On 12 November, the Australian Parliament passed the Trade
Practices Amendment (Clarity in Pricing) Bill 2008. This will
affect the use of component pricing in advertising, such as
"$20 a month for 12 months" or "$1,000 plus delivery
Once the Bill receives Royal Assent, advertisers may continue to
use component pricing, but only if they also include in their
advertisements (and other promotions) the Single Price for the
That Single Price is the total amount a customer would pay to
the seller to obtain the product.
The Single Price must include the price for all components that
are quantifiable. A component price is quantifiable if it can be
If there are some components the price for which can not be
quantified, the Single Price need not include that component, but
the advertisement must make it clear that the customer will have to
pay the Single Price and the cost of this component (otherwise the
advertisement would be misleading and deceptive).
A component is not unquantifiable if it simply varies from
place to place or transaction to transaction. In these cases, the
advertiser must include in the Single Price the minimum cost of
that component and promote the Single Price using language such as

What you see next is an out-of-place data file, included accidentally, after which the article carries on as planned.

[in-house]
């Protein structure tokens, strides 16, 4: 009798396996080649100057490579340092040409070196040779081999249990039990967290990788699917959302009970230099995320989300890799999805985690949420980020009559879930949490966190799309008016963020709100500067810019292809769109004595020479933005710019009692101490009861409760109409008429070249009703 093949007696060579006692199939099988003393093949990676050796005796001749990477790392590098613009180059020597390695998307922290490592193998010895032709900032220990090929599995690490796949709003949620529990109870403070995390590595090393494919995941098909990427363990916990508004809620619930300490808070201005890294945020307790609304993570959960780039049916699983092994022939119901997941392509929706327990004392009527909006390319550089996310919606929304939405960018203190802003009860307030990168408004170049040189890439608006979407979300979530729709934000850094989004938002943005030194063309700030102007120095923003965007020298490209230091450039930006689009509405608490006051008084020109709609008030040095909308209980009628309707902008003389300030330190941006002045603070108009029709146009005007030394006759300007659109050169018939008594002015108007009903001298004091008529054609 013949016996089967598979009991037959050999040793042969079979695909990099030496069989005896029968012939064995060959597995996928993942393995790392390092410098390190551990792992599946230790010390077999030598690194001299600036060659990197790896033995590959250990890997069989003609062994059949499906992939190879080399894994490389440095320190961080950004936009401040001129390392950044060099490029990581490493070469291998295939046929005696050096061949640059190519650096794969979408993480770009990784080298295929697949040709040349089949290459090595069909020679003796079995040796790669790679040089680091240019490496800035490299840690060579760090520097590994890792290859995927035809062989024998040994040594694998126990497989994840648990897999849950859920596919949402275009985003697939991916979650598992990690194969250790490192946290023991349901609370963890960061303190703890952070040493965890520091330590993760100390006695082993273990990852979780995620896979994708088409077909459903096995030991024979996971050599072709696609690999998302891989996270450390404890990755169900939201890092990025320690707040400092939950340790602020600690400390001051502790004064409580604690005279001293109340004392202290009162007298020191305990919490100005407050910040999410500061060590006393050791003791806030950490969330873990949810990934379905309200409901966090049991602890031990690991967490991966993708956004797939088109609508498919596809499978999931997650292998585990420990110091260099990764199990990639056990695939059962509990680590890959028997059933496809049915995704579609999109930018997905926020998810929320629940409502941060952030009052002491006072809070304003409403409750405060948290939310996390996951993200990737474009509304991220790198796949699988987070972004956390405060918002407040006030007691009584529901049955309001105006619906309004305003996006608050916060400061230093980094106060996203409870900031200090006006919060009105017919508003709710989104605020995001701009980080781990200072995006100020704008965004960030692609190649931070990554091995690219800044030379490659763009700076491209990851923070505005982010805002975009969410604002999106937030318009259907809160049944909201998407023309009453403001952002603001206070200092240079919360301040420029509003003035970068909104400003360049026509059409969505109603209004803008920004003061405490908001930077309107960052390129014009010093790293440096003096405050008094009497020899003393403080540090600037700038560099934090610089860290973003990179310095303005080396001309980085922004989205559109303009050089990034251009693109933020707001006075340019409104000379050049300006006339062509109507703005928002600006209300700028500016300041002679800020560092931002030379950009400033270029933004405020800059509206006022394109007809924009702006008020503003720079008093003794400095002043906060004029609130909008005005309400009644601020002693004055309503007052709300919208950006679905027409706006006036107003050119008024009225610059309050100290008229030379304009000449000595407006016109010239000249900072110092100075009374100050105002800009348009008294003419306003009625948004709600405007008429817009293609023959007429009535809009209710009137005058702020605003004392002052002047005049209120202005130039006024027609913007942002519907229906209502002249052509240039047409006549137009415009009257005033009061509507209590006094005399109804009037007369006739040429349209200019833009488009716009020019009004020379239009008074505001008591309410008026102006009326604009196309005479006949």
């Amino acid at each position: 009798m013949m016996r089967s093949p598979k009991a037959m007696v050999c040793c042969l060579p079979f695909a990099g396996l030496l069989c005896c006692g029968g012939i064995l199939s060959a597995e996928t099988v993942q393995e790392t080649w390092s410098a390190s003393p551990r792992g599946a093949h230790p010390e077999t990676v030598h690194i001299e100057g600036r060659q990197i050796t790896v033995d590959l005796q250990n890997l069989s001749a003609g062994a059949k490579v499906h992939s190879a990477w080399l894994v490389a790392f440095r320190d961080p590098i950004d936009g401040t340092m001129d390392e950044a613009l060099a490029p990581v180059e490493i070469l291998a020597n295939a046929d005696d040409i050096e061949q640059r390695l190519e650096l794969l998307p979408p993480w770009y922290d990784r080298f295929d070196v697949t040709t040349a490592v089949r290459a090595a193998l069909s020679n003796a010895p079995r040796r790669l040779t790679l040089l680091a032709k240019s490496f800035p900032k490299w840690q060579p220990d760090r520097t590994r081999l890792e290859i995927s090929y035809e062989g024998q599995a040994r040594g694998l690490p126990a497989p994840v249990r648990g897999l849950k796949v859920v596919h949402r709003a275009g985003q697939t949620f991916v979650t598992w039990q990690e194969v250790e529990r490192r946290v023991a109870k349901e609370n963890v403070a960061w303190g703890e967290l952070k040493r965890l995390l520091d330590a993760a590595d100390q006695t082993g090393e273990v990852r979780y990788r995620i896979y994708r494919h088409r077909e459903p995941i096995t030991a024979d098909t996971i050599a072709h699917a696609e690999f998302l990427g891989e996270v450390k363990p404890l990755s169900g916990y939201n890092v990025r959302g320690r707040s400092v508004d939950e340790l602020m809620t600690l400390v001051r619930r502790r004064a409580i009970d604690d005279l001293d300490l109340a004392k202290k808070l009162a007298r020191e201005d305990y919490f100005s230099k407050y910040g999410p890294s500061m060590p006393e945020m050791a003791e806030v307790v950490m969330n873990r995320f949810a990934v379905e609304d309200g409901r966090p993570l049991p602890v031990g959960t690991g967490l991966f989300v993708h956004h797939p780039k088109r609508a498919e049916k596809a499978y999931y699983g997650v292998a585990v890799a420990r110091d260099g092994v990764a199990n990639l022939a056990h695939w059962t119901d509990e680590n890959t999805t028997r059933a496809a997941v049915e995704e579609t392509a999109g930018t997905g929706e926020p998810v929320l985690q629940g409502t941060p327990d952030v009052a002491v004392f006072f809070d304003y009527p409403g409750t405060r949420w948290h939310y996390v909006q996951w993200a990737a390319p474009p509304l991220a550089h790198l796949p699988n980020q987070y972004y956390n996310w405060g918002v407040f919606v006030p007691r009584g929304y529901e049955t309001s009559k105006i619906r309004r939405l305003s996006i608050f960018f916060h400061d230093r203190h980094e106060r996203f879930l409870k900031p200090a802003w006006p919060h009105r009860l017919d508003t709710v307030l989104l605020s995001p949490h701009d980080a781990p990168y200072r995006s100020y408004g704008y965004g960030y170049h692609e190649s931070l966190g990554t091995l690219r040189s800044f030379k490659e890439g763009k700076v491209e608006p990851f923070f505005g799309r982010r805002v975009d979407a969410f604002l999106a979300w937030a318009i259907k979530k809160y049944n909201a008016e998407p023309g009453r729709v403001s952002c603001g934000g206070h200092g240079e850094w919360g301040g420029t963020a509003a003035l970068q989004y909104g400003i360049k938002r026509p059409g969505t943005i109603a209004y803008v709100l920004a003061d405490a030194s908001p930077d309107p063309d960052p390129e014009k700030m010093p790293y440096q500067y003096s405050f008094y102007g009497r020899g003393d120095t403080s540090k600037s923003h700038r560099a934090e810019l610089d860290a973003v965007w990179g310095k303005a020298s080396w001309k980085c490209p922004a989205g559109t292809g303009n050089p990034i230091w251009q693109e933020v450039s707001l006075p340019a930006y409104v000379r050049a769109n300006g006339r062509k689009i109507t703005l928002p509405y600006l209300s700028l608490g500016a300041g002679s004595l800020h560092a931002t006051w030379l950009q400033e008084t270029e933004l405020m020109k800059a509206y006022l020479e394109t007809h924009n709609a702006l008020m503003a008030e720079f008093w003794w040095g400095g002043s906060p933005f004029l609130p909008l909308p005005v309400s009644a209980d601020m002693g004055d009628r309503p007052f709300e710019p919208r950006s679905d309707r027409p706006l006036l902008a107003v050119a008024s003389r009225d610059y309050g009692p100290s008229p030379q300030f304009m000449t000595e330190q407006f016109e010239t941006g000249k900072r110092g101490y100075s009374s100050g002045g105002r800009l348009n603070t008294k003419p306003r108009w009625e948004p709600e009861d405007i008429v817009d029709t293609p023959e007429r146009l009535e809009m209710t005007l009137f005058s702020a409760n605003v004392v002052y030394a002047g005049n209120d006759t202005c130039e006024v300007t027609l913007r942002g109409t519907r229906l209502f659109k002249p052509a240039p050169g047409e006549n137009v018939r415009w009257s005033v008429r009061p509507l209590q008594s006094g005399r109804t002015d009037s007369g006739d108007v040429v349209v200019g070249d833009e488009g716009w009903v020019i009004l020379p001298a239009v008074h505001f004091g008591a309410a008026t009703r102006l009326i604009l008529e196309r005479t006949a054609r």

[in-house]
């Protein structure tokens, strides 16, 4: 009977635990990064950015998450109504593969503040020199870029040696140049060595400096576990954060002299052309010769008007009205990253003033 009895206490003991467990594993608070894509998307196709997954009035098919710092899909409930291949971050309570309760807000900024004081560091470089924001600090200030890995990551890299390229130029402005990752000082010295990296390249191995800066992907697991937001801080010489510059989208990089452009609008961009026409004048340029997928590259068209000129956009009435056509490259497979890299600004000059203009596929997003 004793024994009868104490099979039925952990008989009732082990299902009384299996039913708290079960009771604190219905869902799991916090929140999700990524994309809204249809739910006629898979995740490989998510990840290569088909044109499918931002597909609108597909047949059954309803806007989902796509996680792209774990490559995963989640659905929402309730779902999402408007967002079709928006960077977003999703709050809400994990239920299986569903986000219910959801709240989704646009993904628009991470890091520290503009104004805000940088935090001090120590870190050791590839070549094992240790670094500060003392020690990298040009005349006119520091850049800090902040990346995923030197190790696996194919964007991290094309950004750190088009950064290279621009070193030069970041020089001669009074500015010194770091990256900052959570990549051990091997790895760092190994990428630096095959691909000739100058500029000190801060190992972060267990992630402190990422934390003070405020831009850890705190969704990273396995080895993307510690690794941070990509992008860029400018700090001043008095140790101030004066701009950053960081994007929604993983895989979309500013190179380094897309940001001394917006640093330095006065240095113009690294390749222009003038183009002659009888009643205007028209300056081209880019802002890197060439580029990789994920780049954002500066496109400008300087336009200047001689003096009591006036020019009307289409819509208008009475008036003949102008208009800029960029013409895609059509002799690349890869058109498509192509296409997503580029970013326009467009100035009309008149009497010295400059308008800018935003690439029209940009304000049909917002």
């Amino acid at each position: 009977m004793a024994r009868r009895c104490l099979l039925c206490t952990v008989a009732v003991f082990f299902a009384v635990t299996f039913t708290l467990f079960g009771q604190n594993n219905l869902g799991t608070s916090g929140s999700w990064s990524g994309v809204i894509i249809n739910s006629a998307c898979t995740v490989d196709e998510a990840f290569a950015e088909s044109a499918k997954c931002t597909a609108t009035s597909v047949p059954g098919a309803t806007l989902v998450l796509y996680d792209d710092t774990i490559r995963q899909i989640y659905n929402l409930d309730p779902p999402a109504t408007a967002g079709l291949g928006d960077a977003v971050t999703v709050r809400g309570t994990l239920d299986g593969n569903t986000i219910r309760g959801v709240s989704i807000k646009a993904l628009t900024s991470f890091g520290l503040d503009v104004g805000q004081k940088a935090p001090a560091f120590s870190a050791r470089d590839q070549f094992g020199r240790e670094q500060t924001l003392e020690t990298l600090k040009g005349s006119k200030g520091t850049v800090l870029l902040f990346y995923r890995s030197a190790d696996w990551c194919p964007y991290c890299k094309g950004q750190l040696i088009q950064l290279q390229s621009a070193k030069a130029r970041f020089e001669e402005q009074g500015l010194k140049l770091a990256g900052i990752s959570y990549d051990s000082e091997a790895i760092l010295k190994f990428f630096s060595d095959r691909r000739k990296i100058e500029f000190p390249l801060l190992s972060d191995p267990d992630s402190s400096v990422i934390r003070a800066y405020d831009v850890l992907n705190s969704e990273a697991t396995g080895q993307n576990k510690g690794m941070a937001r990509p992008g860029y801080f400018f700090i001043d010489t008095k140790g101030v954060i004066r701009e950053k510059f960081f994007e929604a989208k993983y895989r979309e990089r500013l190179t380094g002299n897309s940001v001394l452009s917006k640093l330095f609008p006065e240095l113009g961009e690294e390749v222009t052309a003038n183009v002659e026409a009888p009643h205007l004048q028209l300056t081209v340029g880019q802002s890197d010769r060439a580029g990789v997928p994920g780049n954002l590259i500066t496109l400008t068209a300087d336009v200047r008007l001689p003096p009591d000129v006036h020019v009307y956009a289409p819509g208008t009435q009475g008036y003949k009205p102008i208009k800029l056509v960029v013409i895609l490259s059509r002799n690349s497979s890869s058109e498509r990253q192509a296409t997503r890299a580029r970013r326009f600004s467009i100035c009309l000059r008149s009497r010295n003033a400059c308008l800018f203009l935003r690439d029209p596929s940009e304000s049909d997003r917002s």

The Single Price does not need to include – and
should not include – the price of any optional product
features or additional goods or services the consumer may choose,
but must include all amounts a costumer must pay in order
to obtain the goods or services. For example, if customer must pay
by credit card, the compulsory surcharge must be included in the
Where the customer must pay delivery, delivery charges may be
included in the Single Price, but need not be. If they are not
included in the Single Price, the delivery charge must be featured
in the advertisement separately.
If the cost of delivery varies, the advertiser must feature the
minimum amount payable for delivery. To avoid being misleading and
deceptive though, the advertisement must clearly state that this is
the minimum, stating something like "delivery from $35 in
Stating the minimum delivery charge or the minimum price of the
product (where the Single Price includes the cost of components
that cannot be quantified) does not prevent the seller negotiating
a lower price with the customer. Negotiating a lower price will not
breach the TPA.
The Single Price must be featured as prominently as any
component is featured in the advertisement or promotion.
These changes do not apply to purely business to business
The content of this article is intended to provide a general
guide to the subject matter. Specialist advice should be sought
about your specific circumstances.
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